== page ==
Prior to her position at KCTCS, Dr. Parker served as department chair of Manufacturing Engineering Technologies at Lansing Community College in Michigan, where skilled workers were in extremely high demand. GM had committed to building two new assembly plants in the area and needed workers in robotics and automation. The college responded by launching a $48 million campus dedicated to supporting advanced manufacturing.
Dr. Parker herself is a product of on-the-job training combined with higher education. After high school, she spent 11 years working at GM before pursuing an associate’s degree in industrial drafting from Lansing Community College. She then continued her education, earning bachelor’s and master’s degrees in technical education from Ferris State University in Michigan and a Ph.D. in educational leadership from Western Kentucky University.
Susan Sclafani is retired from the Pearson Foundation, which she joined in January 2011 as vice president of programs. Previously, she served as director of state services at the National Center on Education and the Economy. Before that, she was with Chartwell Education Group, an international consulting group. She also served as assistant secretary of education for vocational and adult education from 2003 to 2005 in the U.S. Department of Education (ED). Earlier, Dr. Sclafani was counselor to U.S. Secretary of Education Rod Paige, serving as the U.S. representative to both the Organisation for Economic Co-operation and Development and Asia-Pacific Economic Cooperation.
Dr. Sclafani’s passion for the task of promoting and ensuring the highest standards in education was well demonstrated during her tenure at ED. Among the highlights of her tenure there was the leadership role she played in the creation of the Mathematics and Science Initiative (MSI) to focus attention on the importance of mathematics and science in the education of all students. MSI emphasized the need for teachers knowledgeable in math and science at every level of schooling and the importance of further research in both areas.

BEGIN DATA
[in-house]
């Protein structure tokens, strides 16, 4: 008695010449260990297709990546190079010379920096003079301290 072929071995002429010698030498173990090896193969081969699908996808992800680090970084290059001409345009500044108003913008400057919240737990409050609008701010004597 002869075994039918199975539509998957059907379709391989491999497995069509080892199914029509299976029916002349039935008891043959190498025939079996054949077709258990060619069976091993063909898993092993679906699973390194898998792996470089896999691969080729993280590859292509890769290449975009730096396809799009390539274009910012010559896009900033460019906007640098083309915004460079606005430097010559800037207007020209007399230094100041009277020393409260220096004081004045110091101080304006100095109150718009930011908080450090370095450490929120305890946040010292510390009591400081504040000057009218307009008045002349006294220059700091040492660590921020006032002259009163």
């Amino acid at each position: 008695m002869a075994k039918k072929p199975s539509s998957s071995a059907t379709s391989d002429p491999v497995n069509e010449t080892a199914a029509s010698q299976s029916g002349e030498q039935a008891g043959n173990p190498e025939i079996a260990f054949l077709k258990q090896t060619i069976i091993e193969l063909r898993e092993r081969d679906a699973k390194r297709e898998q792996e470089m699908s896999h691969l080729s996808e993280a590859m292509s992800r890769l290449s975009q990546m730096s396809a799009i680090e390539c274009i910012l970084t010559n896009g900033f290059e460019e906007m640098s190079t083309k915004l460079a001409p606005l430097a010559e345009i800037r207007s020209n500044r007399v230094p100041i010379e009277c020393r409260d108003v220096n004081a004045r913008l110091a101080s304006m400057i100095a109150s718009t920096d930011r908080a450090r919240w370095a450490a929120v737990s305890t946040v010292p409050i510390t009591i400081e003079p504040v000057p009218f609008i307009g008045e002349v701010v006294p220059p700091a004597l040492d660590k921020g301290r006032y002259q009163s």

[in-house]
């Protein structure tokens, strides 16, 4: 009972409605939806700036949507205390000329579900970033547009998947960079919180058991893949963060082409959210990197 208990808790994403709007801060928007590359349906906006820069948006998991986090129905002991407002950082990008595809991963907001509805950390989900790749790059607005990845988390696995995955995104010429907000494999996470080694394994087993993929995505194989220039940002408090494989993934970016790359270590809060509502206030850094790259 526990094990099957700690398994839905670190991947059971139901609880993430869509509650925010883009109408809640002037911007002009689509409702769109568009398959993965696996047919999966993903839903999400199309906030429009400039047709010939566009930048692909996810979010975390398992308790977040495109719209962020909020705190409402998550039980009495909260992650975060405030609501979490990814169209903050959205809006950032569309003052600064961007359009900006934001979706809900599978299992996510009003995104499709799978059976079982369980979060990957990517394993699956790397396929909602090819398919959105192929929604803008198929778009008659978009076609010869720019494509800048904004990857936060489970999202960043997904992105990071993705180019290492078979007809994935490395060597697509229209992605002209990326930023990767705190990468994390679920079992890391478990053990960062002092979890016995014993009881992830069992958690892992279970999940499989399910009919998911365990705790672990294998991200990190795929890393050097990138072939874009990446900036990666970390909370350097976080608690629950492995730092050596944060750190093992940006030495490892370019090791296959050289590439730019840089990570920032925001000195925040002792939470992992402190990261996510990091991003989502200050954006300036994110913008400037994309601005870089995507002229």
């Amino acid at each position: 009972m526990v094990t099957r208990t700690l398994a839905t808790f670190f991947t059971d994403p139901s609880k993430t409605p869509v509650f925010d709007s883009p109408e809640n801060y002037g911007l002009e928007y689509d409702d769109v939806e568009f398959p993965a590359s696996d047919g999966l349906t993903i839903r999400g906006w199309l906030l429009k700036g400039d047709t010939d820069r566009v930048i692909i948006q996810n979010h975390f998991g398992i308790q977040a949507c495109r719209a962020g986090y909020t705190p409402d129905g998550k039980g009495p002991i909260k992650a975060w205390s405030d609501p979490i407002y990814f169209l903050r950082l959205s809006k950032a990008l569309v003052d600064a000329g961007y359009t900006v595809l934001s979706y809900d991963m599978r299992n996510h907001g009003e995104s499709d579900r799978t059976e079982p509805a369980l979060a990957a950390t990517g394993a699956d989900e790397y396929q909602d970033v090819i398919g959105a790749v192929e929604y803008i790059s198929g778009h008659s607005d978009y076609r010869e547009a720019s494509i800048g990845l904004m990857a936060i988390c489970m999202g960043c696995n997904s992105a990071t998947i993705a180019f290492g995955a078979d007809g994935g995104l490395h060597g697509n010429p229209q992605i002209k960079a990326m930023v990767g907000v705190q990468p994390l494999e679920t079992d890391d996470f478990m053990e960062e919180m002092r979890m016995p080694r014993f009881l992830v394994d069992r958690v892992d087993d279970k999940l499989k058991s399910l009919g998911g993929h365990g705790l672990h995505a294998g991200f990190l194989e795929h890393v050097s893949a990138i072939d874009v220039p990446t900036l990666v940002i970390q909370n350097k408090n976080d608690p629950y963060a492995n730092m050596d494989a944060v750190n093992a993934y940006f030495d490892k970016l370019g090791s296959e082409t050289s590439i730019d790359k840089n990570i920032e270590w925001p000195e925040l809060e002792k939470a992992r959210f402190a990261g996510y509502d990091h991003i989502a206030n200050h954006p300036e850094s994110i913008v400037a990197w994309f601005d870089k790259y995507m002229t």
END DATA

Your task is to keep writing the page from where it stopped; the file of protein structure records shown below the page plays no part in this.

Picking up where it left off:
Dr. Sclafani’s international work led to her leadership of the joint E-Language Learning Project with the Chinese Ministry of Education. She also led ED’s High School Redesign Initiative to better prepare students for 21st-century education and training and the workplace.
Prior to serving at ED, Dr. Sclafani was chief academic officer of the Houston Independent School District in Texas, one of the nation’s largest urban school districts. In that capacity, she focused on a number of areas, including technology, curriculum development, mathematics and science initiatives, and construction management. She also has extensive state education and business experience.
Dr. Sclafani earned a bachelor’s degree at Vassar College, a master’s degree in Germanic languages and literature at the University of Chicago, and a master of education degree and Ph.D. in educational administration at the University of Texas, Austin.
Mark Tomkins is president and CEO of the German American Chamber of Commerce of the Midwest (GACC Midwest), where in addition to his roles in building bilateral trade and investment between the United States and Germany, he has led GACC Midwest’s Skills Initiative to expand the German dual-education model of workforce development in the Midwest and throughout the United States. This has included supporting the creation and ongoing implementation of the Michigan Advanced Technician Training (MAT2) program and initiating the Industry Consortium for Advanced Technical Training (ICATT), which is currently operating in Illinois and Wisconsin. These are the first programs of their kind, where apprentices receive both an associates’ degree and a German DIHK certification in various professions, such as mechatronics, industrial maintenance, and product design and visualization, while completing apprenticeships registered to U.S. Department of Labor (DOL) standards. GACC Midwest supports additional training programs at companies in more than 10 states. GACC Midwest’s efforts have received recognition from the U.S. DOL, National Governors Association, Wall Street Journal, German Federal Government, and many others.